Importing Markdown

In preparation for Scrivener for iOS, I’m trying to get my WIP imported cleanly into Scrivener. There are some things I’m pretty sure I’m messing up at the moment.

I’m using the latest Scrivener for Windows, running under Wine on Linux Mint 18, but this behavior is the same using Scrivener in Windows (via a Windows 10 virtual machines). I’m using the standard novel project file.

My document is a simple Markdown file. It has standard headers: a single hashmark for chapters, dual hashmarks for scenes, triple hashmarks for a third header level. Each scene is terminated with a “#”, which I use as the marker to use to split during formatting. This file runs through Pandoc to create a Word document with properly formatted headers.

When I import the Markdown files to Scrivener, it splits as expected, but each split is simply a plain text file. In the Binder, I have # - Chapter 1, ## - Scene 1, ## - Scene 2, etc. No formatting of headers, no hierarchical division, certainly nothing that looks like the user guide project, where I see no raw text header divisions at all.

When I compile this project to Docx (admittedly without doing anything special to the compiler), I get strange results: the first Chapter starts out with a properly formatted and centered “Chapter 1” with “# Chapter 1” below it, and each following scene having “## Scene 1,” “## Scene 2”, etc.

Perhaps I don’t understand how MultiMarkdown support in Scrivener is supposed to work, but I thought it would know how to import my Markdown formatted file. Do I need to reformat the headings manually? It’s not a problem if I do, but want to make sure there’s not a way of saving myself some work.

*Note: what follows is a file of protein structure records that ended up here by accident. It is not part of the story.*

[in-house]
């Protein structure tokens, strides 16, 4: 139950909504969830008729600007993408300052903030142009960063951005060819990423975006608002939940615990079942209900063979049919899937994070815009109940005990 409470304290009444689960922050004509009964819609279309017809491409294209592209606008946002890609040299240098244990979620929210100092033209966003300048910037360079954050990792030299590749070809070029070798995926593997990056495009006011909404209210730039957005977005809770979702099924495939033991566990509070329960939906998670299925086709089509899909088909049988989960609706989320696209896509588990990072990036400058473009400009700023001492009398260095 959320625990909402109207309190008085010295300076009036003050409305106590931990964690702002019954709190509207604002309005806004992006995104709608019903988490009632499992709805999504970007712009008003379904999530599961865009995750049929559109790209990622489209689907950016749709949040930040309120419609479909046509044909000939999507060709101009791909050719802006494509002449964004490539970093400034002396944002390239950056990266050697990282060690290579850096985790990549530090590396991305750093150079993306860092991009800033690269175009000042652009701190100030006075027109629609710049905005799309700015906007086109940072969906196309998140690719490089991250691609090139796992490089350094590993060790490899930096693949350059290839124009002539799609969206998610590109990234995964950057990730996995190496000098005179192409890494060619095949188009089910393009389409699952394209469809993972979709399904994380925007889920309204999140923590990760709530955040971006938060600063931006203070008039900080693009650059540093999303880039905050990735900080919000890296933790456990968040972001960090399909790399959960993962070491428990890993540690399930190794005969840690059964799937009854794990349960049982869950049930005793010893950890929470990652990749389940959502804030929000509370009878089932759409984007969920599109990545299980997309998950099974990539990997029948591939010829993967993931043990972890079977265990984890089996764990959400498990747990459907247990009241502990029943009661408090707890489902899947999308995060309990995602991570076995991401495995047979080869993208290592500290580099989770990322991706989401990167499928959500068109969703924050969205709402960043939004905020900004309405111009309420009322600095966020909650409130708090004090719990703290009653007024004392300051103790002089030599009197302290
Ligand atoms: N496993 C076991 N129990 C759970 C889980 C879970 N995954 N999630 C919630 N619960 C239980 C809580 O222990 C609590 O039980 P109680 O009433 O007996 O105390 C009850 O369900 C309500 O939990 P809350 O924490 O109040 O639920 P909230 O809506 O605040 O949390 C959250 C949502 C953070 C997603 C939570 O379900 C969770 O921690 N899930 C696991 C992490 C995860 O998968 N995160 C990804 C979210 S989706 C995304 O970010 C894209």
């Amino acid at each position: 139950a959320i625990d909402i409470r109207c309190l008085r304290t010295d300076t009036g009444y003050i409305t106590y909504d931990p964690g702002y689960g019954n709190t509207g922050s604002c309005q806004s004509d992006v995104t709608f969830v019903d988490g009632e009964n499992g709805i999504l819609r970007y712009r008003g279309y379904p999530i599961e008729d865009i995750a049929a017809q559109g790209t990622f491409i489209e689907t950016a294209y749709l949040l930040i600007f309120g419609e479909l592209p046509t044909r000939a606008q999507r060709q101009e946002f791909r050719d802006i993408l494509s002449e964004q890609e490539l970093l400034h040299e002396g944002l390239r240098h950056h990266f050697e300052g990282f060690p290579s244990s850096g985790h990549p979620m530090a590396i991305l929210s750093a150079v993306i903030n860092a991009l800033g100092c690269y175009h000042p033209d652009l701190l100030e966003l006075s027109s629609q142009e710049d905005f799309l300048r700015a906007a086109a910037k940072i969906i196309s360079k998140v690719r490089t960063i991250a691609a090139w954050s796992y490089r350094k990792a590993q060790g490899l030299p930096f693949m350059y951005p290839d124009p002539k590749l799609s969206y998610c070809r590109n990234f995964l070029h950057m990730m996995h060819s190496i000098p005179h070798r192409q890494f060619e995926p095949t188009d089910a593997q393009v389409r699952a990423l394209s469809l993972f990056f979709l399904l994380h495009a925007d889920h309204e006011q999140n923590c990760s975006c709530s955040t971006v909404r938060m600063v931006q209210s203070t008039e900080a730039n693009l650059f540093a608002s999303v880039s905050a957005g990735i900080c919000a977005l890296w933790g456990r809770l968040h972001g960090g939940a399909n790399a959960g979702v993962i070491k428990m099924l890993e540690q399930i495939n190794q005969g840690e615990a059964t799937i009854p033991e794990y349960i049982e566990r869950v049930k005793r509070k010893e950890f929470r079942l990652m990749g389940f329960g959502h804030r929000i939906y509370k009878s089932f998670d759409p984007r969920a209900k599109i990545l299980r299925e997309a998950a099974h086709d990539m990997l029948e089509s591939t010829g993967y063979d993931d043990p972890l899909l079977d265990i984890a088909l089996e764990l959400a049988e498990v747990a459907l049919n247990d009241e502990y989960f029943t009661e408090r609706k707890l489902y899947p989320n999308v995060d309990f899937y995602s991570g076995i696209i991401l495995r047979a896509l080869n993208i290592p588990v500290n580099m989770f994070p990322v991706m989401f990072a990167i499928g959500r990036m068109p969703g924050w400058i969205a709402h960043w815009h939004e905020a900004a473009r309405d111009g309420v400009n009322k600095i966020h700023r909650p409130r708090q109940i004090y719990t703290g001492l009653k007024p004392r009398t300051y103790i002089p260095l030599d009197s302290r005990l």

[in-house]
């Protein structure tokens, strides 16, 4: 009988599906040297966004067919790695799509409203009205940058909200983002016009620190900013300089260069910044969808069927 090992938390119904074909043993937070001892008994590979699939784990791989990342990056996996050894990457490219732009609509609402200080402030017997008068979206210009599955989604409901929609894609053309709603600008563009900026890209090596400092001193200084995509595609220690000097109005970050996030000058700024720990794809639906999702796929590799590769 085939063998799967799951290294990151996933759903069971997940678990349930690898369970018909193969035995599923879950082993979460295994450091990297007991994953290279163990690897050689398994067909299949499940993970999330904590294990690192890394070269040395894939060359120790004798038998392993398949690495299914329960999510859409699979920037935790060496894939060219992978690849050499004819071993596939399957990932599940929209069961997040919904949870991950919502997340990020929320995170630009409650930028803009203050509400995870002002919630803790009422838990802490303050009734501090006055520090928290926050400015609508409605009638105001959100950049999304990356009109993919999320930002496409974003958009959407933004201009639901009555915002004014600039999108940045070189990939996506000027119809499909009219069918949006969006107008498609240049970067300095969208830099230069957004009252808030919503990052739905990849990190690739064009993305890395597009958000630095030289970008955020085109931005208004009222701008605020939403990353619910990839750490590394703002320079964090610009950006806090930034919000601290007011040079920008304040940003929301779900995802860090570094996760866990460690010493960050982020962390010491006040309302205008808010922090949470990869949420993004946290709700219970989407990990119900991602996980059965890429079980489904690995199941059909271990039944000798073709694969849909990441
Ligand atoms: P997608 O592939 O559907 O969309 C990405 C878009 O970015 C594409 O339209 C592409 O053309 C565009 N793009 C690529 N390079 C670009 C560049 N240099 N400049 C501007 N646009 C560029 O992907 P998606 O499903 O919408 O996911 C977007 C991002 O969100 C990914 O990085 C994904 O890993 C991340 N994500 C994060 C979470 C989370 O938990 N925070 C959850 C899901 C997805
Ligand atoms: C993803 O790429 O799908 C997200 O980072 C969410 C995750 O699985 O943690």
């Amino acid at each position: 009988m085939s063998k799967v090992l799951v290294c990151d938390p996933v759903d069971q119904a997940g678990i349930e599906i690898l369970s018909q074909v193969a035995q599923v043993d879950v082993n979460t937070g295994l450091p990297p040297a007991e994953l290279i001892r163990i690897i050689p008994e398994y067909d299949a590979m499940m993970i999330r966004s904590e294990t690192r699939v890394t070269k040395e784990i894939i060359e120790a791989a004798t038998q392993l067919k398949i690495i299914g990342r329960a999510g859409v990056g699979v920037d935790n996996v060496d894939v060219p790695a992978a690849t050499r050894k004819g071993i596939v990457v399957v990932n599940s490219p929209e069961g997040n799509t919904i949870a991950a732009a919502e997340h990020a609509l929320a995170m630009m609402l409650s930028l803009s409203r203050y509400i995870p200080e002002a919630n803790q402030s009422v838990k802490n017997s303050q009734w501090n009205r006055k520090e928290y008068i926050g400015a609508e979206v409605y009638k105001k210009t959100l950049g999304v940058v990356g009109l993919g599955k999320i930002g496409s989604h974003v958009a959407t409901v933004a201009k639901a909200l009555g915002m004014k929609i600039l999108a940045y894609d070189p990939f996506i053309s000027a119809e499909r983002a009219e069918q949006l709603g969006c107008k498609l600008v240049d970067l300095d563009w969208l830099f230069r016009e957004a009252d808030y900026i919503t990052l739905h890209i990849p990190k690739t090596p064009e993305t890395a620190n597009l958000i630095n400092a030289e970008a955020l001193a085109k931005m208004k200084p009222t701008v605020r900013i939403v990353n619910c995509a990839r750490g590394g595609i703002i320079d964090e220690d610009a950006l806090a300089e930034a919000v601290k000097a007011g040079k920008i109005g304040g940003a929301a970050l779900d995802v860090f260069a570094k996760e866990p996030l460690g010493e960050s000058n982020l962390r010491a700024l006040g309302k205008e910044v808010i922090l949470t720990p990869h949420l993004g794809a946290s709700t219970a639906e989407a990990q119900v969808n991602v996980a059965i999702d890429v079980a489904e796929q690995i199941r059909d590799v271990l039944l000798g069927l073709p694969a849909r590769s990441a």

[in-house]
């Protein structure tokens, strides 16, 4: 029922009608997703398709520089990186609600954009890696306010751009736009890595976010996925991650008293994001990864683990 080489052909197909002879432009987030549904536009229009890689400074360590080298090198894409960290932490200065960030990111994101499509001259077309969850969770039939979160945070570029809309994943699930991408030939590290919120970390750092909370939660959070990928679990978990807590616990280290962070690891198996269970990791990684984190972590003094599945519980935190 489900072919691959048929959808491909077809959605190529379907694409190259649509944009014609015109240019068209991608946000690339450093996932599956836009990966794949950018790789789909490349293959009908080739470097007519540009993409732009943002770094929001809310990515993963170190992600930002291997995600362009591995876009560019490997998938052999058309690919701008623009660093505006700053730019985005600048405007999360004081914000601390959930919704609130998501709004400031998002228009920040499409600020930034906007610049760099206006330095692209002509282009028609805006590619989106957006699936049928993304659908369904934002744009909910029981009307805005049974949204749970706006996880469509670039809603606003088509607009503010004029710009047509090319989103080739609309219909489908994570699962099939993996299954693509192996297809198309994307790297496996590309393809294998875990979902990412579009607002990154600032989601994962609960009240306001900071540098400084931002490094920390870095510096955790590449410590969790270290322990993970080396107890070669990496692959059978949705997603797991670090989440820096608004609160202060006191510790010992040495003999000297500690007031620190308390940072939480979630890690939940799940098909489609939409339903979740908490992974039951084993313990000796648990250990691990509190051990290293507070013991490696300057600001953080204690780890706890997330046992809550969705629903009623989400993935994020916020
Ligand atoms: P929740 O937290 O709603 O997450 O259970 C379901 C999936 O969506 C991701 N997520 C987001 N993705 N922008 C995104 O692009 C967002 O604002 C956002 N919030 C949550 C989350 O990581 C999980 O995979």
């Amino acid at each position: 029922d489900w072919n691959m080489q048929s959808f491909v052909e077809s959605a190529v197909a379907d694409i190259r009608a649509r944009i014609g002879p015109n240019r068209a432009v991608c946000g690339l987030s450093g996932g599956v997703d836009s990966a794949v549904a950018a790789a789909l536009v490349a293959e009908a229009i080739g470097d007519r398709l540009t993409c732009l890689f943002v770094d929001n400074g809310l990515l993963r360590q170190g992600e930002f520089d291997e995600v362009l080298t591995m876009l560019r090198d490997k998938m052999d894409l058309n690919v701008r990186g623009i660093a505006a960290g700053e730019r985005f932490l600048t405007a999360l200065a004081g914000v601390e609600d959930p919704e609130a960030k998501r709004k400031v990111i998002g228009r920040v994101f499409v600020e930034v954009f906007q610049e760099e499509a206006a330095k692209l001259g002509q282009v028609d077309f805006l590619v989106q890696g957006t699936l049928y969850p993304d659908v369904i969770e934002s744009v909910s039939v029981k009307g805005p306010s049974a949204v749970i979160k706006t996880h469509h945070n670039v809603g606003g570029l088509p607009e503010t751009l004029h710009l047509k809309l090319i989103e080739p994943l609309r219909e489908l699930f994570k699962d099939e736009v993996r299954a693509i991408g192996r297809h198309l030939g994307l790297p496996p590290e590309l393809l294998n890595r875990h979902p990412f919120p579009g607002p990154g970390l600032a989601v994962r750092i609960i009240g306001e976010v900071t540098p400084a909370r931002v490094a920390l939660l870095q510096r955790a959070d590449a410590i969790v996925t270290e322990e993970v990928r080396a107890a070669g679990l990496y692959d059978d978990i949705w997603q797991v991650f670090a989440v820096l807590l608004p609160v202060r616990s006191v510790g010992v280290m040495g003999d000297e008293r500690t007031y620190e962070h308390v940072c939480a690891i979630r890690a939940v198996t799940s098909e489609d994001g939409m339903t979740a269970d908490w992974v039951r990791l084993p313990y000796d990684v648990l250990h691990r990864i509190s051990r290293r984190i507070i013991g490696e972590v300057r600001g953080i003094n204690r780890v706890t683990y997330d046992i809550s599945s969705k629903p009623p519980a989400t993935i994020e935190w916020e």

Others may have a more helpful answer, but I’ll add my bit. I’ve used markdown for several years in Scrivener, maintaining all of my drafts in markdown code. I’ve never seen or heard of Scrivener able to “import” a markdown file properly, because it just isn’t set up that way. Imported files (my understanding) become .rtf format in the drafts; I think what you’re seeing in the binder from the split names is a good clue; the document structure is changed. Remember, markdown files are simply text files with Markdown codes. They’ll convert to .rtf in Scrivener, but they’ll be used as text files in Markdown conversions–not as .rtf. I’ve also used pandoc, but always with a Markdown text file, with suffix [name].md.txt, to produce an html or pdf or odt format file.

I do a lot of posting to an online story site. My master markdown drafts are kept in Scrivener; and most times I simply copy the Markdown content of a chapter, paste it into a text editor, and upload it as the normal [name].md.txt file to the online site. If for some reason I make edits in the text editor, I then copy that content, and paste it back into the Scrivener draft binder to replace the chapter content. In all cases, the Scrivener .rtf internal format is immaterial when copying & using the chapter file as [name].md.txt .

Since Markdown is so versatile, I rarely use the “compile” feature of Scrivener… but it’s always there and it works very well with the markdown compile filter. It’s a one-way feature. Scriv outputs a markdown compiled product, but it won’t import it properly as a structured document. That’s why I use a copy-paste method with selected chapters to keep Scriv drafts updated for my master copies. It’s really much simpler than it sounds, and incredibly flexible for output.